Nongenital Warts Clinical Presentation
- Author: Philip D Shenefelt, MD, MS; Chief Editor: William D James, MD more...
HPV is spread by direct or indirect contact. It can resist desiccation, freezing, and prolonged storage outside of host cells. Autoinoculation also may occur, causing local spread of lesions. The incubation period for HPV ranges from 1-6 months; however, latency periods of up to 3 years or more are suspected.
Common warts also are termed verruca vulgaris. They appear as hyperkeratotic papules with a rough, irregular surface. They range from smaller than 1 mm to larger than 1 cm. They can occur on any part of the body but are seen most commonly on the hands and knees (see image below).
Filiform warts are long slender growths, usually seen on the face around the lips, eyelids, or nares.
Deep palmoplantar warts (myrmecia)
Deep palmoplantar warts also are termed myrmecia. They begin as small shiny papules and progress to deep endophytic, sharply defined, round lesions with a rough keratotic surface, surrounded by a smooth collar of calloused skin (see the image below). Because they grow deep, they tend to be more painful than common warts. Myrmecia warts that occur on the plantar surface usually are found on weight-bearing areas, such as the metatarsal head and heel. When they occur on the hand, they tend to be subungual or periungual.
Flat warts also are termed plane warts or verruca plana. They are characterized as flat or slightly elevated flesh-colored papules that may be smooth or slightly hyperkeratotic. They range from 1-5 mm or more, and numbers range from a few to hundreds of lesions that may become grouped or confluent. These warts may occur anywhere; however, the face, hands, and shins tend to be the most common areas. They may appear in a linear distribution as a result of scratching or trauma (Koebner phenomenon). Regression of these lesions may occur, which usually is heralded by inflammation.
Butcher's warts are seen in people who frequently handle raw meat. Their morphology is similar to common warts, with a higher prevalence of hyperproliferative cauliflowerlike lesions. They are seen most commonly on the hands.
A mosaic wart is a plaque of closely grouped warts. When the surface is pared, the angular outlines of tightly compressed individual warts can be seen. These usually are seen on the palms and soles.
Focal epithelial hyperplasia (Heck disease)
Focal epithelial hyperplasia, also termed Heck disease, is an HPV infection occurring in the oral cavity, usually on the lower labial mucosa. It also can be seen on the buccal or gingival mucosa and rarely, on the tongue. The lesions appear as multiple flat-topped or dome-shaped pink-white papules. They usually are 1-5 mm, with some lesions coalescing into plaques. They are seen most frequently in children of American Indian or Inuit descent.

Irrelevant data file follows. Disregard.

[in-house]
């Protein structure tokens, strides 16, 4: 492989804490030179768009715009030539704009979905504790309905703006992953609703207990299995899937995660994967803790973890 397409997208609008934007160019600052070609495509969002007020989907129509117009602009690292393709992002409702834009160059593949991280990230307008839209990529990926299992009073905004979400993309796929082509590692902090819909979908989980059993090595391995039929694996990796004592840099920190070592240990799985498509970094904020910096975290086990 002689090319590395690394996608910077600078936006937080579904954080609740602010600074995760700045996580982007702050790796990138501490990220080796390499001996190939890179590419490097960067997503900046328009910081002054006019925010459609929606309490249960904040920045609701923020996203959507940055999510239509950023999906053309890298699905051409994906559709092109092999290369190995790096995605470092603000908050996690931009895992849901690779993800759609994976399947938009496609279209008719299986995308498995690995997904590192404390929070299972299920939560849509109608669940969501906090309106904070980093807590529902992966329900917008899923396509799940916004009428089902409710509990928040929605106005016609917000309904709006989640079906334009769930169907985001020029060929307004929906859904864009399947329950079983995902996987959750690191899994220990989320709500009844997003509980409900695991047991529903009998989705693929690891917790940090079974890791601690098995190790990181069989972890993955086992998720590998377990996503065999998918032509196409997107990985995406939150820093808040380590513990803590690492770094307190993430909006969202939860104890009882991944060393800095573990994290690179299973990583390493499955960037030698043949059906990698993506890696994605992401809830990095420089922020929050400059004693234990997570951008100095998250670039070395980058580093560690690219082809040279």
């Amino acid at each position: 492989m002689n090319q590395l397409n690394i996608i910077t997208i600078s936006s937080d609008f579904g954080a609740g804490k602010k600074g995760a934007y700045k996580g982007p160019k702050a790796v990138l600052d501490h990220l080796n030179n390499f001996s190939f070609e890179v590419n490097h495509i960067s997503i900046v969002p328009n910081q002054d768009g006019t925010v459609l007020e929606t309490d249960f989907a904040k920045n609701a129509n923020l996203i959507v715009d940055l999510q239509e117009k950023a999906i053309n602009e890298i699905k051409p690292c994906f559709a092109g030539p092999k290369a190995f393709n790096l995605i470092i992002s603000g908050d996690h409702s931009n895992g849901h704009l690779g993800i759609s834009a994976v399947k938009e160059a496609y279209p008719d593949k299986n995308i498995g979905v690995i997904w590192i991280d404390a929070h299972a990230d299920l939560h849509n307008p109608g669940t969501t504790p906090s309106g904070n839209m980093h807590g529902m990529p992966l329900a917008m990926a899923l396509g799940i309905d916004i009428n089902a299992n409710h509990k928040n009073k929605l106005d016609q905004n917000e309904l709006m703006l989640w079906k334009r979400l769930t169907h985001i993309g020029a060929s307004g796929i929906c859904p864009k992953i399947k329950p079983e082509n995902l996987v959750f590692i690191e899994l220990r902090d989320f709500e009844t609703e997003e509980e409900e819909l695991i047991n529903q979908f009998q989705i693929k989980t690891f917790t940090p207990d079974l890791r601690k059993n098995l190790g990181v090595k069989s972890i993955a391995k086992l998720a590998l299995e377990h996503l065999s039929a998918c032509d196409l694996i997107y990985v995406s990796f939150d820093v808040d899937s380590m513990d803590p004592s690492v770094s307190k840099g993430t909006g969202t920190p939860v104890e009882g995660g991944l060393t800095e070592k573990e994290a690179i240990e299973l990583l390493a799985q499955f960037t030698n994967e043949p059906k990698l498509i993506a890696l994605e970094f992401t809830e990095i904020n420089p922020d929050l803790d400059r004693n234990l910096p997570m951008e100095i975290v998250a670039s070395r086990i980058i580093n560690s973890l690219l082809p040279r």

Cystic warts (plantar epidermoid cysts)
A cystic wart appears as a nodule on the weight-bearing surface of the sole. The nodule usually is smooth with visible rete ridges but may become hyperkeratotic. If the lesion is incised, cheesy material may be expressed. The etiology of these lesions is uncertain. One theory is that a cyst forms, originating from the eccrine duct, and secondary HPV infection occurs. Another theory is that the epidermis infected with HPV becomes implanted into the dermis, forming an epidermal inclusion cyst.
Warts are caused by HPV, which is a double-stranded, circular, supercoiled DNA virus enclosed in an icosahedral capsid and comprising 72 capsomers. More than 100 types of HPV have been identified. Note the following wart types and HPV types:
Common warts - HPV types 2 and 4 (most common), followed by types 1, 3, 27, 29, and 57
Deep palmoplantar warts (myrmecia) - HPV type 1 (most common), followed by types 2, 3, 4, 27, 29, and 57
Flat warts - HPV types 3, 10, and 28
Butcher's warts - HPV type 7 (although some data suggest the association may be weak)
Focal epithelial hyperplasia (Heck disease) - HPV types 13 and 32
Cystic warts - HPV type 60
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